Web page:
Exploring the History of Medicine, Part 19: Venice, Part 14

May 1, 2023


Wells (Pozzo)

In the city of Venice, there are old wells scattered here and there, known as "Pozzo."

However, these wells don't have natural spring water.

The city of Venice, artificially built on the tidal flats, faced not only the challenge of dealing with high tides but also the urgent issue of securing drinking water.

Being located in the Mediterranean coastal area, which receives a relatively high amount of rainfall, they considered using rainwater.

They applied the technology developed for salt field cultivation.

Firstly, they deeply excavated the central area of open spaces into as wide a square shape as possible.

The inner part was solidified with clay in a mortar shape, and stones were laid on the bottom of the mortar.

Then, a large amount of sand was filled on top, and finally, it was paved with cobblestones.

Rainfall around the well permeated into the sand, and the filtered clean water collected at the bottom.

This water was then pumped up for use as drinking water.

Various carvings adorned the wells, becoming decorations for the squares.

Wealthier individuals constructed similar wells in their home courtyards.

These wells are no longer in use today and are usually covered with metal lids.

As for sewage, including excrement and urine, it was naturally discharged into the sea or canals!


San Rocco Great Unity Association (Scuola Grande di San Rocco)

In the 16th century, a meeting hall for the San Rocco believers' association was built in the Renaissance style and later used as a hospital.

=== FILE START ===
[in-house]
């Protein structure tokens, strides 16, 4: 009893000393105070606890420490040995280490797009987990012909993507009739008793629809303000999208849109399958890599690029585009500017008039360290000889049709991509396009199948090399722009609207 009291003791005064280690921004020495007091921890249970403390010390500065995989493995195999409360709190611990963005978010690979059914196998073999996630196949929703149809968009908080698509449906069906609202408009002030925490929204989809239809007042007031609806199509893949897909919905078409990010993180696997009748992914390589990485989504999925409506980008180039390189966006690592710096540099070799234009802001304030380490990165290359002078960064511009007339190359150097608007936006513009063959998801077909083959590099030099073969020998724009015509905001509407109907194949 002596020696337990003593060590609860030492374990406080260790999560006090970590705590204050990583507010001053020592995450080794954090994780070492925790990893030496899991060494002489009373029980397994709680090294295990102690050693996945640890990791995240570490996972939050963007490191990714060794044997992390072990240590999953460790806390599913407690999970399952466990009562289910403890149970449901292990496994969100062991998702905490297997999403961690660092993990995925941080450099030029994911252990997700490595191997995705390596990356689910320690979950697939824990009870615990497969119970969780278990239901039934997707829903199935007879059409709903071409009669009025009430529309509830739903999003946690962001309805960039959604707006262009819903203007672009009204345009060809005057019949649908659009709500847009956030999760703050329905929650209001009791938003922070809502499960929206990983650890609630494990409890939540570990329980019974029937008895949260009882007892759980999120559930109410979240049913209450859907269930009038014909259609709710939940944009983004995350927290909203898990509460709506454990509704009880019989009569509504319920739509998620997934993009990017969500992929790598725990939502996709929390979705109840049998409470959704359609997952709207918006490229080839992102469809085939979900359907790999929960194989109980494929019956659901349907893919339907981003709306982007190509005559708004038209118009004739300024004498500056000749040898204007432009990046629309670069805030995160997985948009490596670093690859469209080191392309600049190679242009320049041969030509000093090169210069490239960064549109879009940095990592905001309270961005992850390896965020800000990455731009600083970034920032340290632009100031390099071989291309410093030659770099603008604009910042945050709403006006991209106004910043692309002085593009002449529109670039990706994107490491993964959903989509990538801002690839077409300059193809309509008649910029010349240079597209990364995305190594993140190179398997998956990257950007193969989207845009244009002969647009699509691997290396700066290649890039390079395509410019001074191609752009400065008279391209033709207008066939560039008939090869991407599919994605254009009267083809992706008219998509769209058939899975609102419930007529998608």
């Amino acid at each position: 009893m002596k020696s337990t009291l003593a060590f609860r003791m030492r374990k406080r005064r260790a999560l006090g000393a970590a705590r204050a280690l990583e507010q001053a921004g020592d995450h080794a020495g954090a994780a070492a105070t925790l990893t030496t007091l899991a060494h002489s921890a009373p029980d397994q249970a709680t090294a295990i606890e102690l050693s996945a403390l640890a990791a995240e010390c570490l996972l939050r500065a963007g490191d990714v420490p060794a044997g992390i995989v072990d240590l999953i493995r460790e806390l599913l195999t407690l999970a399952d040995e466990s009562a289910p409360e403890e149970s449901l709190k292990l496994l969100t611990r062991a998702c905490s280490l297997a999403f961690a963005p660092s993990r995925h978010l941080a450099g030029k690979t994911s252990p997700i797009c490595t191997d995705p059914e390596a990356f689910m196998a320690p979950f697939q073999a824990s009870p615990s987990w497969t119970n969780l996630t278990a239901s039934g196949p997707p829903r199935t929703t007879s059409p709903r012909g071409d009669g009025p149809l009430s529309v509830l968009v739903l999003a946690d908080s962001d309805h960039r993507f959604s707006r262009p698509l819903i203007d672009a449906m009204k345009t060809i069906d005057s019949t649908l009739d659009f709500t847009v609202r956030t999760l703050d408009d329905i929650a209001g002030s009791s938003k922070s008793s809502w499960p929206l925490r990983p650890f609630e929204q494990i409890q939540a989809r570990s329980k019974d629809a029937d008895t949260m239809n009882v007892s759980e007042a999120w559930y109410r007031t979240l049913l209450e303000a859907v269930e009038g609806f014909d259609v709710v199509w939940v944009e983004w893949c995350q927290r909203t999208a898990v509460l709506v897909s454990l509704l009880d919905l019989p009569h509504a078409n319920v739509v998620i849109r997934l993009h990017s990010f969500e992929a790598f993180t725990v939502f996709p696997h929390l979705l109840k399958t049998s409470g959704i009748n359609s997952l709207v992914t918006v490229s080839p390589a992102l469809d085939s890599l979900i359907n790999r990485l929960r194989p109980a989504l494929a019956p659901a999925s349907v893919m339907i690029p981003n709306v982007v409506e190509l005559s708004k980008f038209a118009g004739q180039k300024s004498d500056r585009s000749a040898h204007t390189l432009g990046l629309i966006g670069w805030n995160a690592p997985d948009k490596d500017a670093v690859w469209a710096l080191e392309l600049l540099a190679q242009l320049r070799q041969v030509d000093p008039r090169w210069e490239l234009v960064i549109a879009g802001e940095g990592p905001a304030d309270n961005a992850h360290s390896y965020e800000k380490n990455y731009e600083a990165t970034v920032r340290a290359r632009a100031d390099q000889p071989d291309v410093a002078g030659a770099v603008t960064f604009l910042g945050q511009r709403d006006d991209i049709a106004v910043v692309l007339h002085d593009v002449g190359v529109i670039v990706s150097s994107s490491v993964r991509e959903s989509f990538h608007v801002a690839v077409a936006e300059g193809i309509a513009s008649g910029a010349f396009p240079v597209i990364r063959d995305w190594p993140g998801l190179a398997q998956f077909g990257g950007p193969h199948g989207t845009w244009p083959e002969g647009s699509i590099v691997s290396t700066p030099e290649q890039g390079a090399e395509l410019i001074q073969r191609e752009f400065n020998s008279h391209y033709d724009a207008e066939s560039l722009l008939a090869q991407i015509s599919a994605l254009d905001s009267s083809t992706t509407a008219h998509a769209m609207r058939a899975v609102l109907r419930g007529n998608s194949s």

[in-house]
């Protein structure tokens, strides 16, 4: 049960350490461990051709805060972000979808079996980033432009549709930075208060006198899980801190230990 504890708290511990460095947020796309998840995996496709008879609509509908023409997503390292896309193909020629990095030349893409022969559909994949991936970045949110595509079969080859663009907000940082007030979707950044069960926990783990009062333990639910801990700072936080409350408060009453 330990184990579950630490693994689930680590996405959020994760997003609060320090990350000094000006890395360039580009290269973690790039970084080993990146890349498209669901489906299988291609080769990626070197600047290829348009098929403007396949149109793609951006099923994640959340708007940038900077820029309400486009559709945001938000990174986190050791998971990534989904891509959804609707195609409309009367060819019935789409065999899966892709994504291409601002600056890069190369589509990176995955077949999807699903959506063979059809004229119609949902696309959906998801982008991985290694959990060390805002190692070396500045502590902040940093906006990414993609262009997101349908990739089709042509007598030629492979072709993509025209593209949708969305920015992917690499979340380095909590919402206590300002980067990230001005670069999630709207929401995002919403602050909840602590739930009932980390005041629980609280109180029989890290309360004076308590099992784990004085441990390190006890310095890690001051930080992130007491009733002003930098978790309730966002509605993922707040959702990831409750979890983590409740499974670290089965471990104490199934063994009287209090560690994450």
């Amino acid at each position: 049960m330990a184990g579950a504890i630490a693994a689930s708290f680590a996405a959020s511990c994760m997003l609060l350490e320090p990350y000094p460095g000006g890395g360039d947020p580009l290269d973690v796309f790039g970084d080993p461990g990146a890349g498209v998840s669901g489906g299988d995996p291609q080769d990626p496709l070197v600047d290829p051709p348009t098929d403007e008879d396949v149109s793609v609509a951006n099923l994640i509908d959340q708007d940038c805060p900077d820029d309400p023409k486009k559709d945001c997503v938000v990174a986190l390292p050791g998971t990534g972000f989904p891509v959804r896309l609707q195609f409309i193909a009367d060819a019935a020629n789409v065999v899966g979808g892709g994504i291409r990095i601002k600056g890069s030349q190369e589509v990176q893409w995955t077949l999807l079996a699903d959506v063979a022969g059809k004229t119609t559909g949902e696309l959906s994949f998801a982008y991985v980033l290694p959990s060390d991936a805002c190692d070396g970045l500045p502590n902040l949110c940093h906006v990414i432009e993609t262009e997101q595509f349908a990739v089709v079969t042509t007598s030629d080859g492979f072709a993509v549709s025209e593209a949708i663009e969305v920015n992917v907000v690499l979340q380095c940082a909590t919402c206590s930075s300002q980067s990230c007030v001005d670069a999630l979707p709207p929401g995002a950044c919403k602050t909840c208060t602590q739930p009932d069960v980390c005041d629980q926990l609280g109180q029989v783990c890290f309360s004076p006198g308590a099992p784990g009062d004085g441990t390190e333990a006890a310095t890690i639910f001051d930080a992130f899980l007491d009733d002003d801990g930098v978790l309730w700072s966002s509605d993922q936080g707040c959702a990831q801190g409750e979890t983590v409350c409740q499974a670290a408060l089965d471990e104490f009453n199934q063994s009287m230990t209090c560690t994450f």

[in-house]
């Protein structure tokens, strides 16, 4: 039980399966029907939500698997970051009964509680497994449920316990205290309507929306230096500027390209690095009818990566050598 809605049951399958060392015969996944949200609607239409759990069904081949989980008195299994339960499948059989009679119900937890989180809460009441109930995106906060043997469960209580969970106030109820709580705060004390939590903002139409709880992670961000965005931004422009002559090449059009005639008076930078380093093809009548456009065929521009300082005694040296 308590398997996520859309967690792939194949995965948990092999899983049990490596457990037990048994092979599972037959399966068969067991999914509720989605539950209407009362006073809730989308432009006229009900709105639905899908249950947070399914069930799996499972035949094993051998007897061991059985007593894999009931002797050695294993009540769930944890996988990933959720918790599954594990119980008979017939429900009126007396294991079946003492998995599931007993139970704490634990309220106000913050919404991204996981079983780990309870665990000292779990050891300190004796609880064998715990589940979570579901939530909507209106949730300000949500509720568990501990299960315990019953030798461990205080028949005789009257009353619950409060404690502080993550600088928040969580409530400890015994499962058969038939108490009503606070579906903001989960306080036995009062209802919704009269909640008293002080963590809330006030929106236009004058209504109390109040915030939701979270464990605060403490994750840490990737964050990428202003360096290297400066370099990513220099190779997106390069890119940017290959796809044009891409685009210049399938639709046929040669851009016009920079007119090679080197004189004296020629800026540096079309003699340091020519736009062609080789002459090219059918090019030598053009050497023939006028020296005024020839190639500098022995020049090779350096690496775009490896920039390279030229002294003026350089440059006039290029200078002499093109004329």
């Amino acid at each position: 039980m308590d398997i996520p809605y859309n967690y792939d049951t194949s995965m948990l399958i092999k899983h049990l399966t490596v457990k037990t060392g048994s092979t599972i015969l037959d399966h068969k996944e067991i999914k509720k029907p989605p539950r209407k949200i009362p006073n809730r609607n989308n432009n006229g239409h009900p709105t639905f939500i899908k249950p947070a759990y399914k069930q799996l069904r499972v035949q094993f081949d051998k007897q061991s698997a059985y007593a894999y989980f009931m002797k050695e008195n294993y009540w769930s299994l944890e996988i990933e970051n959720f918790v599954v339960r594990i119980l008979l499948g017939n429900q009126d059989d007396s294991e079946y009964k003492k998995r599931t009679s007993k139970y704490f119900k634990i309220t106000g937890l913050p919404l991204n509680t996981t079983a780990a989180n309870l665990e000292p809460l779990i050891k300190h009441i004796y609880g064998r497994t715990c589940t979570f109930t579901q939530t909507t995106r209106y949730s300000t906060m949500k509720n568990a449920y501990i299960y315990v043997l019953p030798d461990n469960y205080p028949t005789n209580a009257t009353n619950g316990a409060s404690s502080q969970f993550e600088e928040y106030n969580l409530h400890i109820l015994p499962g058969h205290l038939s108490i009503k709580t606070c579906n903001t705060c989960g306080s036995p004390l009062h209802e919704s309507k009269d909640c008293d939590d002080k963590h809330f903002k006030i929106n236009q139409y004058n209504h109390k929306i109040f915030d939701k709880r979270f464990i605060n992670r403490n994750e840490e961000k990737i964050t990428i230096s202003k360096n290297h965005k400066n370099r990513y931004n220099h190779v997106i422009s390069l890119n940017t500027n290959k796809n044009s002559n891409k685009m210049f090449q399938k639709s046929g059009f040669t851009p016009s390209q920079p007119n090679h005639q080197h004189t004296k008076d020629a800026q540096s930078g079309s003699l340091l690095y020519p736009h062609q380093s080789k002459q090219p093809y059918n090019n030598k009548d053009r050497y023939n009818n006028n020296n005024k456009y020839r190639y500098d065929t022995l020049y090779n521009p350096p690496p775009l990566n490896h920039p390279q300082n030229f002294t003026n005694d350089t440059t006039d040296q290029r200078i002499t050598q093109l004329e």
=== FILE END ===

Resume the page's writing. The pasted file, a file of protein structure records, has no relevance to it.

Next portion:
The current space is filled with Tintoretto's over 70 works, including overwhelming ceiling paintings and enormous oil paintings, inspired by the Old and New Testaments, created over a period of more than 20 years.

San Rocco (Latin: "Rochus," English: "Roch") was born in late 13th century in Montpellier, southern France.

At the age of 20, he lost both parents.

Then, he gave away all his possessions to the poor and embarked on a pilgrimage to Rome.

During his journey, he devoted himself to caring for plague patients.

When he made the sign of the cross above the patients, a miraculous healing of the plague occurred.

In Rome, he cured a cardinal and even had an audience with the pope.

Three years later, on his way back, Rocco himself contracted the plague.

He retreated to a remote forest.

He suffered from thirst, and miraculously, a spring appeared when he prayed.

When hungry, a dog brought him bread.

After resuming his journey and returning to his hometown, Rocco was imprisoned as a suspicious-looking man.

Five years later, he died in prison.

Today, he is revered as the patron saint against the plague.

The "thigh plague mark" and the "dog carrying bread" are symbols associated with Saint Rocco.